In the past few months, several U.S. Catholic bishops have issued statements on the question of whether to publicly deny pro-abortion politicians the Holy Eucharist. As one American Archbishop (Chaput) puts it, “Public figures who identify as ‘Catholic’ give scandal to the faithful when receiving Communion by creating the impression that the moral laws of the Church are optional. And bishops give similar scandal by not speaking up publicly about the issue and danger of sacrilege.”
Perhaps it’s now time for a few more of our bishops to courageously speak out on the challenge brought about by this thorny subject. The challenge comes about when a few bishops question the traditional teachings of the Church on the seriousness of the sin of any procured abortion, and whether those involved in the promotion of it still can presume a so-called “right” to receive Holy Communion anyway. But it’s a privilege, not a right, and on the subject of “rights,” the believing community has a priority right to the integrity of its beliefs and practice.

In their defense of their continued arguments in the opposite direction, some bishops are stating that “the Holy Eucharist is being weaponized for political ends.” This would suggest that political motives are driving the bishops’ current discussion of worthy reception by pro-abortion politicians. But while we can’t and don’t presume to know what’s in the mind and heart of any bishop concerned about the preservation of the integrity of the Holy Eucharist, for sure they shouldn’t be motivated by political ends, but rather they express a deep pastoral concern for the salvation of souls. Certainly, while the issue may have political ramifications, that’s not a reasonable excuse to shy away from it at this crucial moment.
Another argument made is that by excluding pro-abortion politicians from Holy Communion we will weaken the unity of the Church. Even though Jesus prayed that Christians might all be one (John 17:21), and this is an obligation we must all take seriously, He also said, “Do you think that I have come to give peace on earth? No, I tell you, but rather division” (Luke 12:51). While speaking the truth at times appears to create division, often it simply exposes the division that already exists. If Catholics cannot agree on protecting the most helpless, and especially among them the unborn, then such “unity” is superficial at best and illusory at worst.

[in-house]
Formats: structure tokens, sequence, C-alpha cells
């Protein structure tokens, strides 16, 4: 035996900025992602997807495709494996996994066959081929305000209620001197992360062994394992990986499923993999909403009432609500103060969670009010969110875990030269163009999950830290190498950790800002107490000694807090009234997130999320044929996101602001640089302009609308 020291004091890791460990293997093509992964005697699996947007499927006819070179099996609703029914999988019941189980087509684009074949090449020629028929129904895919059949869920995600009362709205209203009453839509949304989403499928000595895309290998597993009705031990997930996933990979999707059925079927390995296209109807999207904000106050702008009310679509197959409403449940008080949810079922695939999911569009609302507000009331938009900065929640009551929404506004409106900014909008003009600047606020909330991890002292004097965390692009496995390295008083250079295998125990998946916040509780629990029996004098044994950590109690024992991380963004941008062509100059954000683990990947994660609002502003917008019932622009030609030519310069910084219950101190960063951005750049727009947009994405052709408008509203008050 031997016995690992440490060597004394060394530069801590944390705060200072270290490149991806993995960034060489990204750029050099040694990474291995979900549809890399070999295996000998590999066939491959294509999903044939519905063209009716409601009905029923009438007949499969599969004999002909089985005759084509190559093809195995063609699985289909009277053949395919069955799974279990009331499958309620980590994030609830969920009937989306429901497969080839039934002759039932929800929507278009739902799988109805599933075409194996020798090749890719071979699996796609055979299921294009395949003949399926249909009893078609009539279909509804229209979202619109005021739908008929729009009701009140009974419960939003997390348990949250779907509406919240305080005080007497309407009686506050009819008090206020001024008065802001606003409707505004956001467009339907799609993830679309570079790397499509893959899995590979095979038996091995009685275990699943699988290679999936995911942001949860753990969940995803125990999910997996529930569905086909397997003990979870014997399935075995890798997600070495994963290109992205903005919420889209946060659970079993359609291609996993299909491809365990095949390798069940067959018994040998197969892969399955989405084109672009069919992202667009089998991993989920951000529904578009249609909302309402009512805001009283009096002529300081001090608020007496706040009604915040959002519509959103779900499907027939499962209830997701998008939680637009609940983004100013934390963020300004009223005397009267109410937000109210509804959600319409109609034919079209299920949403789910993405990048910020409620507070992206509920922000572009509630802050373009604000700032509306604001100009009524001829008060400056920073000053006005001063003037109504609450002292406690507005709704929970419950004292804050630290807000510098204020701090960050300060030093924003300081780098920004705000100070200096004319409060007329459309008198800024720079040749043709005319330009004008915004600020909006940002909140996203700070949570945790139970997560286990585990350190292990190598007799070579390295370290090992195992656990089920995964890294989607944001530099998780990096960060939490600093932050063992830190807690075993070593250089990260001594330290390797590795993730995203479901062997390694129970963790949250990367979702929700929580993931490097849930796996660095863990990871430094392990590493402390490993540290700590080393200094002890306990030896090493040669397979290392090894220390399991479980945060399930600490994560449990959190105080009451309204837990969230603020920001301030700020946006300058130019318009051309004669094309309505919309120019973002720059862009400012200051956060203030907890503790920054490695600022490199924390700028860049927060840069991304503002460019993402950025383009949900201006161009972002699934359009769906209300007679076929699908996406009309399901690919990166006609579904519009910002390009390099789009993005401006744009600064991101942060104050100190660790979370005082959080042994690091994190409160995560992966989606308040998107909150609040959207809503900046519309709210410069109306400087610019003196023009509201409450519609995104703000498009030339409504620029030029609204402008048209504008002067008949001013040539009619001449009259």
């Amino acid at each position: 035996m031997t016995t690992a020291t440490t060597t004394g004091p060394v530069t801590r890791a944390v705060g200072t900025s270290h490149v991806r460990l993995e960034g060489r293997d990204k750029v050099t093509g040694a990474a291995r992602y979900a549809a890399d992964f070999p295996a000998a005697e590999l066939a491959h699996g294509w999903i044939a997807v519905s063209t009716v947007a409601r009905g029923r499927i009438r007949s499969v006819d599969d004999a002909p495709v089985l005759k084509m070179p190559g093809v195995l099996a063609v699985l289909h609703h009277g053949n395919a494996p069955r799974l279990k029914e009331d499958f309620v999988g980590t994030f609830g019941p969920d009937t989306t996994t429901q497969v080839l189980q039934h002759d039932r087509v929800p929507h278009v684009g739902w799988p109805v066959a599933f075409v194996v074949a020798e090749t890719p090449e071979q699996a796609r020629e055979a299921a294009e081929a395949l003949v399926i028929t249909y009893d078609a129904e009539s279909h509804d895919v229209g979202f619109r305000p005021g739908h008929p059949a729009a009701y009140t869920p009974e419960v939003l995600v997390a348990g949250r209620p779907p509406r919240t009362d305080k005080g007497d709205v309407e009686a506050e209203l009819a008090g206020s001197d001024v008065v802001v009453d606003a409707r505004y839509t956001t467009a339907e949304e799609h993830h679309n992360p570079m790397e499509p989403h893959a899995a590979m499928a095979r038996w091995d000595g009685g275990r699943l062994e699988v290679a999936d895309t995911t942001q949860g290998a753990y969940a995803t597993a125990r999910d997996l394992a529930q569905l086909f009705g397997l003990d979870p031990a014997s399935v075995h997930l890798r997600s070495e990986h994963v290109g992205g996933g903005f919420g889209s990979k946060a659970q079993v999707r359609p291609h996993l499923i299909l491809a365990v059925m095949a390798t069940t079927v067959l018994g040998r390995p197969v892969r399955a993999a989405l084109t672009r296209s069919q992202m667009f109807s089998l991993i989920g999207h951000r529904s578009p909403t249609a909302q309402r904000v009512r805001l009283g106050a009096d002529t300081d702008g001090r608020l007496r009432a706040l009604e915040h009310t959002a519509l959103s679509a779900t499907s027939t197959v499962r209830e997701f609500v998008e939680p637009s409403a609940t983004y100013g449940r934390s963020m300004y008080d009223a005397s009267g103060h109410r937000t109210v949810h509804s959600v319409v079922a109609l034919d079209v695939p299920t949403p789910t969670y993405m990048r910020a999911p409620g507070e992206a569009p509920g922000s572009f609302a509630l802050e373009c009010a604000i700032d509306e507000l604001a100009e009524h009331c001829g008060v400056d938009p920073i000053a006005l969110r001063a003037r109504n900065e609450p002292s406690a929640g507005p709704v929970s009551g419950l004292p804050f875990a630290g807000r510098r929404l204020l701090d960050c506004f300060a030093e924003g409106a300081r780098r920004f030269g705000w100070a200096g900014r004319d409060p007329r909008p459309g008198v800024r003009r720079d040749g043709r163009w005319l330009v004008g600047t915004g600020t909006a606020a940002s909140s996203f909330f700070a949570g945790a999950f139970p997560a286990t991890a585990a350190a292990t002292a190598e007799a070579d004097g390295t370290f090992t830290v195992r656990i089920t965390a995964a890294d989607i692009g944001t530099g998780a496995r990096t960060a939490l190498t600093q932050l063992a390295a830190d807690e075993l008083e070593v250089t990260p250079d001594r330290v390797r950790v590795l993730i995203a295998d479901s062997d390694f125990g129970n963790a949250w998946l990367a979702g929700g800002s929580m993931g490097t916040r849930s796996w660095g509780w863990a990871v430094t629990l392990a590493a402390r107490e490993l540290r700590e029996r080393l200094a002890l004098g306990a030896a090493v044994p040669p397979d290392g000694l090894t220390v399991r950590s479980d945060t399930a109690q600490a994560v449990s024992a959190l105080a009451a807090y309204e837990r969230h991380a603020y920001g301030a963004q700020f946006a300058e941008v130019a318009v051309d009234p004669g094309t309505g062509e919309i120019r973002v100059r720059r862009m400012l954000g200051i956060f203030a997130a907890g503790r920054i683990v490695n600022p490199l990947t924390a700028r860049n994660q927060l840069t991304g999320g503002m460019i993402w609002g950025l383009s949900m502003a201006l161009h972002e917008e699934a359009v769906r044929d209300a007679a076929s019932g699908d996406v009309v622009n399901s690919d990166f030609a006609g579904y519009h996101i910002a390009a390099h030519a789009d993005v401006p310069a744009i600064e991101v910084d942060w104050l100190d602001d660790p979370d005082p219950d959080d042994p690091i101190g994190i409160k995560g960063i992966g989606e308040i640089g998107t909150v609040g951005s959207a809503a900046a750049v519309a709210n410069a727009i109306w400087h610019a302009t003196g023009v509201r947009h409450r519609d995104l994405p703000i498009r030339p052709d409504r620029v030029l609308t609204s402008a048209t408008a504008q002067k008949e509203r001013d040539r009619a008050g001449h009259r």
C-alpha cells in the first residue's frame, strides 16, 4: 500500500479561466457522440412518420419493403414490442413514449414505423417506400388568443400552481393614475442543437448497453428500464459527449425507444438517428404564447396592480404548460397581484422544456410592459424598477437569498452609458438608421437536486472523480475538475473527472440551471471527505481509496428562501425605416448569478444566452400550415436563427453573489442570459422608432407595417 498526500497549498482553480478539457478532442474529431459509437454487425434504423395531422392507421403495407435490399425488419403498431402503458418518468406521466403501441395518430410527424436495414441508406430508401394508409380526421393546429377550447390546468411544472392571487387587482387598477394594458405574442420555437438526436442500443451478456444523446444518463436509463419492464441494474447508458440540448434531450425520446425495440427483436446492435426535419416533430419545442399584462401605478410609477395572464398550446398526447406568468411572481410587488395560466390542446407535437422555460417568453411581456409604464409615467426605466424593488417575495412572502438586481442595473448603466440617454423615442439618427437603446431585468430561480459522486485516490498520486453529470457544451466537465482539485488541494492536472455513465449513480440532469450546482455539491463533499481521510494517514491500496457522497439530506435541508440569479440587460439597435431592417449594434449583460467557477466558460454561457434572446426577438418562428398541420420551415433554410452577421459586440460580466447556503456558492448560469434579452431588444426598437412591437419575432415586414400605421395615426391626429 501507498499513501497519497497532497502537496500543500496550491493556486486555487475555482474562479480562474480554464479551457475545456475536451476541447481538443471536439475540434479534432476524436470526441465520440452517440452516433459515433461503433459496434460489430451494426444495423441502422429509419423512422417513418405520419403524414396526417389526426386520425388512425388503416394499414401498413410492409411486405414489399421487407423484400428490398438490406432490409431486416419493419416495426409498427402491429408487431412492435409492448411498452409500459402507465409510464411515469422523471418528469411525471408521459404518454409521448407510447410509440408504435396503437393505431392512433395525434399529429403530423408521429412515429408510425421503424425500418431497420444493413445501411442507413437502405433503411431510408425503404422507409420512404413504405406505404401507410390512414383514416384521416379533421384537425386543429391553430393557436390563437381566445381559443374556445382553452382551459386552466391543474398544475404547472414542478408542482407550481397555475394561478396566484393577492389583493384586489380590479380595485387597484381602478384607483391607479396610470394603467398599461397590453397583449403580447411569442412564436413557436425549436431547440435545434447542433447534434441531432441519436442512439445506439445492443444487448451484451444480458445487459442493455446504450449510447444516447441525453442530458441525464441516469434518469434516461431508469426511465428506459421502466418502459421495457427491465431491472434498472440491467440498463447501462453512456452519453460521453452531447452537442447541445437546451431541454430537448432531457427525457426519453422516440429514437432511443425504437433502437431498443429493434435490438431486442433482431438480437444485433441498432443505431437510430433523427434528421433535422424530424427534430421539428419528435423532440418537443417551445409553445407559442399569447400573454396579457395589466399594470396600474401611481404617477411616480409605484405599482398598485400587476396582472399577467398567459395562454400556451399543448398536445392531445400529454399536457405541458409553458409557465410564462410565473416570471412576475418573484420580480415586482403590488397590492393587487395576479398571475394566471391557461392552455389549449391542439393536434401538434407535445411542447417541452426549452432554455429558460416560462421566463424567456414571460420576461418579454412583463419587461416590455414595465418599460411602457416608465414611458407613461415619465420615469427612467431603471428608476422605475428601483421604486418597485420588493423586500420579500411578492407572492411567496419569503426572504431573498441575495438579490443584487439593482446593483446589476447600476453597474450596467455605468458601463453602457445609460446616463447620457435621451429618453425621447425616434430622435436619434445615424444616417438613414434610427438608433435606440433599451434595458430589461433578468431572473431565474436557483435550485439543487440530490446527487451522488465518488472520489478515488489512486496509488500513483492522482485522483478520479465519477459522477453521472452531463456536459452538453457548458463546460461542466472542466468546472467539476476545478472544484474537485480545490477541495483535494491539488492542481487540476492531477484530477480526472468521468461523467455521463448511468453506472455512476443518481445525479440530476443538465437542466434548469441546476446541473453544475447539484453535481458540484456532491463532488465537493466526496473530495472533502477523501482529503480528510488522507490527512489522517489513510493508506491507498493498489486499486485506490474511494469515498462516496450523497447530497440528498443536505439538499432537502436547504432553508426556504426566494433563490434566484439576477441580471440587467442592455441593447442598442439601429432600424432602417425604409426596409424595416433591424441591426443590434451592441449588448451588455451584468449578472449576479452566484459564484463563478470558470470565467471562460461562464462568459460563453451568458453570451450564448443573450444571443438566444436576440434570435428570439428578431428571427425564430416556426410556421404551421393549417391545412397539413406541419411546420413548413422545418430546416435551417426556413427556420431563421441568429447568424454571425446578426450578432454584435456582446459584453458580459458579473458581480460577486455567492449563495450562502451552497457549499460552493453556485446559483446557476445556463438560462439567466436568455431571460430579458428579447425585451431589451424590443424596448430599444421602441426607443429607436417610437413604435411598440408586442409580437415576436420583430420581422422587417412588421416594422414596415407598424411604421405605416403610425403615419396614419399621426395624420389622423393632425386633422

Canon Law of the Church explicitly states, “A person who is conscious of grave sin is not to celebrate Mass or receive the Body of the Lord without previous sacramental confession” (CIC 916). As abortion is one of the few sins that carries an automatic excommunication (see CIC 1398), there is no doubt that a politician who actively protects abortion and strives to make it more accessible also risks his or her salvation. This is because the very act of abortion or its promotion is a grave sin, as has been repeatedly pointed out by the last three popes.
Then the question arises: Why aren’t we seeking eucharistic sanctions for other evils that are rampant in society? The answer is that while there are many serious sins that diminish our worthiness to receive the Eucharist, only the gravest sins entirely extinguish that worthiness. The Catholic Conference of American Bishops recognized that abortion is the great evil of our culture, and called it out as such for decades. Back in 1998, they named abortion a “preeminent threat,” and in 2019, they reaffirmed that the “threat of abortion remains our preeminent priority because it directly attacks life itself.” But, pro-abortion political leaders have not heeded these calls, and now, perhaps, it’s time to apply the last remaining medicinal option they have: eucharistic sanctions.
One U.S. bishop, examining the arguments for denying Communion to pro-abortion politicians, asked, “How many Catholic political leaders of either party could pass that test?” Perhaps this is the wrong question. Jesus wasn’t interested in numbers, but in the salvation of souls. When several of his own followers walked out on Him when He announced the Eucharist, He asked Peter and some others about leaving Him, too. Peter said, “Lord, to whom shall we go? You have the words of everlasting life.” Maybe a better question the bishop should ask himself is, “Have I done absolutely everything I can as a bishop to try to bring all pro-abortion Catholic politicians in my flock back into a state of grace?”
The bishops are the ones who are the guardians of the faith, not the politicians. The politicians aren’t going to tell them to change the Church’s 2,000-year-old teachings that have been handed on to them from Jesus Christ; and so, the successors of the Apostles have the right and duty to shepherd the flock and to protect the deposit of the Faith.